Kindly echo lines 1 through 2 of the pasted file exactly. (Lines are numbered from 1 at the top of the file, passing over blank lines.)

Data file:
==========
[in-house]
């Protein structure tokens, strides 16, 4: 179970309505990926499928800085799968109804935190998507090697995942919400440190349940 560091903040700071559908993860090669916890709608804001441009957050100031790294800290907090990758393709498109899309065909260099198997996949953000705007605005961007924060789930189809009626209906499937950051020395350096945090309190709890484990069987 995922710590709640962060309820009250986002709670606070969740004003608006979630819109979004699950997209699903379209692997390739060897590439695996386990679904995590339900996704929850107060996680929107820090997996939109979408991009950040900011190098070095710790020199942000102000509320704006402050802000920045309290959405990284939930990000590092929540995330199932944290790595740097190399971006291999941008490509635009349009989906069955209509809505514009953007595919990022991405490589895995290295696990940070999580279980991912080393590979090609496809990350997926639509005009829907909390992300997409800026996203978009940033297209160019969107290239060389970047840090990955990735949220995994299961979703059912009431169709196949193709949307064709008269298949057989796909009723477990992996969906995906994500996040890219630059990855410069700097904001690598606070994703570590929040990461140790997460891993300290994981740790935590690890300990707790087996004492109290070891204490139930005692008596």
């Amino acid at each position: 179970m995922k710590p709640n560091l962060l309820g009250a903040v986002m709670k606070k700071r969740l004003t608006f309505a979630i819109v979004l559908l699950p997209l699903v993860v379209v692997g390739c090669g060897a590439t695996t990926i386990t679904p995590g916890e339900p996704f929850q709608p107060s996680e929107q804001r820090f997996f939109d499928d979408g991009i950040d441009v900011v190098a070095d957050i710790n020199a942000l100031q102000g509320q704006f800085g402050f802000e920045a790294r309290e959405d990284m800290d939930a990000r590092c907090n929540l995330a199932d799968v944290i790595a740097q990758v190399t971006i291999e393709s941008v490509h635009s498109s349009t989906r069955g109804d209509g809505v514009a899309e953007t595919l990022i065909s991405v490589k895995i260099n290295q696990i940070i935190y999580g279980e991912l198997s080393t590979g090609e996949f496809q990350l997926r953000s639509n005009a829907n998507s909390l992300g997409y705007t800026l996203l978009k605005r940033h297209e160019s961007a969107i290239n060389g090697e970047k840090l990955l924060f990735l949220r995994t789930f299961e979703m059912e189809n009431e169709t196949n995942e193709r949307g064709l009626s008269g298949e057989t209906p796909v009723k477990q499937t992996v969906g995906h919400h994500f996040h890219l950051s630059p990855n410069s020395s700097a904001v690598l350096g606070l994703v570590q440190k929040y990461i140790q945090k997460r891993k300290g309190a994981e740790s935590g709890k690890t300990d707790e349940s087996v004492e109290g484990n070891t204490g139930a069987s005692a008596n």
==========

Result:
[in-house]
């Protein structure tokens, strides 16, 4: 179970309505990926499928800085799968109804935190998507090697995942919400440190349940 560091903040700071559908993860090669916890709608804001441009957050100031790294800290907090990758393709498109899309065909260099198997996949953000705007605005961007924060789930189809009626209906499937950051020395350096945090309190709890484990069987 995922710590709640962060309820009250986002709670606070969740004003608006979630819109979004699950997209699903379209692997390739060897590439695996386990679904995590339900996704929850107060996680929107820090997996939109979408991009950040900011190098070095710790020199942000102000509320704006402050802000920045309290959405990284939930990000590092929540995330199932944290790595740097190399971006291999941008490509635009349009989906069955209509809505514009953007595919990022991405490589895995290295696990940070999580279980991912080393590979090609496809990350997926639509005009829907909390992300997409800026996203978009940033297209160019969107290239060389970047840090990955990735949220995994299961979703059912009431169709196949193709949307064709008269298949057989796909009723477990992996969906995906994500996040890219630059990855410069700097904001690598606070994703570590929040990461140790997460891993300290994981740790935590690890300990707790087996004492109290070891204490139930005692008596």